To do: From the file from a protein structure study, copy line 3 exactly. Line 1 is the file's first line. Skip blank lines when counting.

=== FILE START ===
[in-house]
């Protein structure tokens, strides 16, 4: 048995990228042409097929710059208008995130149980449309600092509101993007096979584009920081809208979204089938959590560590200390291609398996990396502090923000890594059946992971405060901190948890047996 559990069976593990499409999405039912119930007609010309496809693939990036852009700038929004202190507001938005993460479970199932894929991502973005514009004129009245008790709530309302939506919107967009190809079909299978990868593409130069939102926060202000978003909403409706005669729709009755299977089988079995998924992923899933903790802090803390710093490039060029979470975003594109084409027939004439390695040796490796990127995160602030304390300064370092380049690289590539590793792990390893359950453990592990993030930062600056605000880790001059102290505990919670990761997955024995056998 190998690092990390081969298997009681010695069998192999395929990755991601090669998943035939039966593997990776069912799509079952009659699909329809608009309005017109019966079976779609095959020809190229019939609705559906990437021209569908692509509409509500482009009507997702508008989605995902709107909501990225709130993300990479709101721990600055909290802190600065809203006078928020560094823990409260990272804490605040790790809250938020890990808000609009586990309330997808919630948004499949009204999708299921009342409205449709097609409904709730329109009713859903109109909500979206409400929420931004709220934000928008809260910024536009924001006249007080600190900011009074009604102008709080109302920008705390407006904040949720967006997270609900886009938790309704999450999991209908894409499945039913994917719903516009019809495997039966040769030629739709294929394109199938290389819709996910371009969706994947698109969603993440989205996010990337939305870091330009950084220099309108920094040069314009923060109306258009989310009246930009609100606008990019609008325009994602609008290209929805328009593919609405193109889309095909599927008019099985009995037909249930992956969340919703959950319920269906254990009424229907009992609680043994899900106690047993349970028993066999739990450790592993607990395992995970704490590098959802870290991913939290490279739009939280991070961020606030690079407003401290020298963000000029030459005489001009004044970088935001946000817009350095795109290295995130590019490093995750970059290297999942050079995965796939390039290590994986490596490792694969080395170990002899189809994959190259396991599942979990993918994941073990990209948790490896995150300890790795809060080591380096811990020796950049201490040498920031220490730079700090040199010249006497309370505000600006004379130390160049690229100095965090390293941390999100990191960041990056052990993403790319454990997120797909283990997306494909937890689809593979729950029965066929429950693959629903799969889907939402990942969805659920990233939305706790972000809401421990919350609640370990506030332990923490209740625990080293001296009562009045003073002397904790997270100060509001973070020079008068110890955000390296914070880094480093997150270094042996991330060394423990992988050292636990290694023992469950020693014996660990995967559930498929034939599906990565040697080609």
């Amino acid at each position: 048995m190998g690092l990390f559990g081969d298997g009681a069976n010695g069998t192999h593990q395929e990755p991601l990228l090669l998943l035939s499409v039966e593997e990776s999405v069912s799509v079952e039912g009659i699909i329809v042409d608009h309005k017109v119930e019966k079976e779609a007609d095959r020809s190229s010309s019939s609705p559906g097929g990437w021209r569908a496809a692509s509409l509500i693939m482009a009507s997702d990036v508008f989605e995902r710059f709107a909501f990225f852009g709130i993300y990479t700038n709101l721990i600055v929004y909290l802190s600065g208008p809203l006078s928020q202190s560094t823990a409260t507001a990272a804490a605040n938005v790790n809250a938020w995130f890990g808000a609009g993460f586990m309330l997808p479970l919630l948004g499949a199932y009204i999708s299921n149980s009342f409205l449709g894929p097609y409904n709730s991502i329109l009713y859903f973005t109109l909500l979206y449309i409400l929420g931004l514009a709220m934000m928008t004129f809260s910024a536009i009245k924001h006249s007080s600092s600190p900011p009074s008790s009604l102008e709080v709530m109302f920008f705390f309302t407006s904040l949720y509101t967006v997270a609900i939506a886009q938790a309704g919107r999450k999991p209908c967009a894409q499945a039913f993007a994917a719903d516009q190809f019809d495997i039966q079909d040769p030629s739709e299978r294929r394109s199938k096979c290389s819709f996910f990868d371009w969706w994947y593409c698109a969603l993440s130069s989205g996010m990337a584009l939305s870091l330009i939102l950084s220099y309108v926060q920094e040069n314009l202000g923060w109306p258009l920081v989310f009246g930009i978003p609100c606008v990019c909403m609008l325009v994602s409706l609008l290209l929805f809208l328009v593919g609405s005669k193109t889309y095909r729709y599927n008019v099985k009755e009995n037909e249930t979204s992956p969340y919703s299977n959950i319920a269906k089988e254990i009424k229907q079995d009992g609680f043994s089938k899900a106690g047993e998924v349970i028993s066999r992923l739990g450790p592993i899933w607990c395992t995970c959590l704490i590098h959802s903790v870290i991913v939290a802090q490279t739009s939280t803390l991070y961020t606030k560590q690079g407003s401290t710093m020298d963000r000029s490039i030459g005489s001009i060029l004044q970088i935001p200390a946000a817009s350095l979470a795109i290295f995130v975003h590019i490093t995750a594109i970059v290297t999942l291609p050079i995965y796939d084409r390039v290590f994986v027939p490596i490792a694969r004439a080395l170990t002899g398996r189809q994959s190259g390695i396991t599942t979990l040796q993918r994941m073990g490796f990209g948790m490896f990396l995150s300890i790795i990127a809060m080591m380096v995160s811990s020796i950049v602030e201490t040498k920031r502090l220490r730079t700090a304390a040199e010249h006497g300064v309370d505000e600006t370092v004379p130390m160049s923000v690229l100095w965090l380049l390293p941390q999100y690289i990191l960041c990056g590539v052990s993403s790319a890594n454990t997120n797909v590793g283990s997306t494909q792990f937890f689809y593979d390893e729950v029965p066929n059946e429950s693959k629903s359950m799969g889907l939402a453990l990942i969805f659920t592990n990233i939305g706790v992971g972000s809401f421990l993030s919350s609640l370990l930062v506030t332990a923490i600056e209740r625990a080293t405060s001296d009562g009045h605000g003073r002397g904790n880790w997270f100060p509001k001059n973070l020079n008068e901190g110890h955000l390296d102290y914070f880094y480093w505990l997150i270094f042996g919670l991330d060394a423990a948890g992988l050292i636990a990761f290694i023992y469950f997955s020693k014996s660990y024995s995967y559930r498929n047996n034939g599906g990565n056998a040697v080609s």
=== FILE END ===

């Amino acid at each position: 048995m190998g690092l990390f559990g081969d298997g009681a069976n010695g069998t192999h593990q395929e990755p991601l990228l090669l998943l035939s499409v039966e593997e990776s999405v069912s799509v079952e039912g009659i699909i329809v042409d608009h309005k017109v119930e019966k079976e779609a007609d095959r020809s190229s010309s019939s609705p559906g097929g990437w021209r569908a496809a692509s509409l509500i693939m482009a009507s997702d990036v508008f989605e995902r710059f709107a909501f990225f852009g709130i993300y990479t700038n709101l721990i600055v929004y909290l802190s600065g208008p809203l006078s928020q202190s560094t823990a409260t507001a990272a804490a605040n938005v790790n809250a938020w995130f890990g808000a609009g993460f586990m309330l997808p479970l919630l948004g499949a199932y009204i999708s299921n149980s009342f409205l449709g894929p097609y409904n709730s991502i329109l009713y859903f973005t109109l909500l979206y449309i409400l929420g931004l514009a709220m934000m928008t004129f809260s910024a536009i009245k924001h006249s007080s600092s600190p900011p009074s008790s009604l102008e709080v709530m109302f920008f705390f309302t407006s904040l949720y509101t967006v997270a609900i939506a886009q938790a309704g919107r999450k999991p209908c967009a894409q499945a039913f993007a994917a719903d516009q190809f019809d495997i039966q079909d040769p030629s739709e299978r294929r394109s199938k096979c290389s819709f996910f990868d371009w969706w994947y593409c698109a969603l993440s130069s989205g996010m990337a584009l939305s870091l330009i939102l950084s220099y309108v926060q920094e040069n314009l202000g923060w109306p258009l920081v989310f009246g930009i978003p609100c606008v990019c909403m609008l325009v994602s409706l609008l290209l929805f809208l328009v593919g609405s005669k193109t889309y095909r729709y599927n008019v099985k009755e009995n037909e249930t979204s992956p969340y919703s299977n959950i319920a269906k089988e254990i009424k229907q079995d009992g609680f043994s089938k899900a106690g047993e998924v349970i028993s066999r992923l739990g450790p592993i899933w607990c395992t995970c959590l704490i590098h959802s903790v870290i991913v939290a802090q490279t739009s939280t803390l991070y961020t606030k560590q690079g407003s401290t710093m020298d963000r000029s490039i030459g005489s001009i060029l004044q970088i935001p200390a946000a817009s350095l979470a795109i290295f995130v975003h590019i490093t995750a594109i970059v290297t999942l291609p050079i995965y796939d084409r390039v290590f994986v027939p490596i490792a694969r004439a080395l170990t002899g398996r189809q994959s190259g390695i396991t599942t979990l040796q993918r994941m073990g490796f990209g948790m490896f990396l995150s300890i790795i990127a809060m080591m380096v995160s811990s020796i950049v602030e201490t040498k920031r502090l220490r730079t700090a304390a040199e010249h006497g300064v309370d505000e600006t370092v004379p130390m160049s923000v690229l100095w965090l380049l390293p941390q999100y690289i990191l960041c990056g590539v052990s993403s790319a890594n454990t997120n797909v590793g283990s997306t494909q792990f937890f689809y593979d390893e729950v029965p066929n059946e429950s693959k629903s359950m799969g889907l939402a453990l990942i969805f659920t592990n990233i939305g706790v992971g972000s809401f421990l993030s919350s609640l370990l930062v506030t332990a923490i600056e209740r625990a080293t405060s001296d009562g009045h605000g003073r002397g904790n880790w997270f100060p509001k001059n973070l020079n008068e901190g110890h955000l390296d102290y914070f880094y480093w505990l997150i270094f042996g919670l991330d060394a423990a948890g992988l050292i636990a990761f290694i023992y469950f997955s020693k014996s660990y024995s995967y559930r498929n047996n034939g599906g990565n056998a040697v080609s």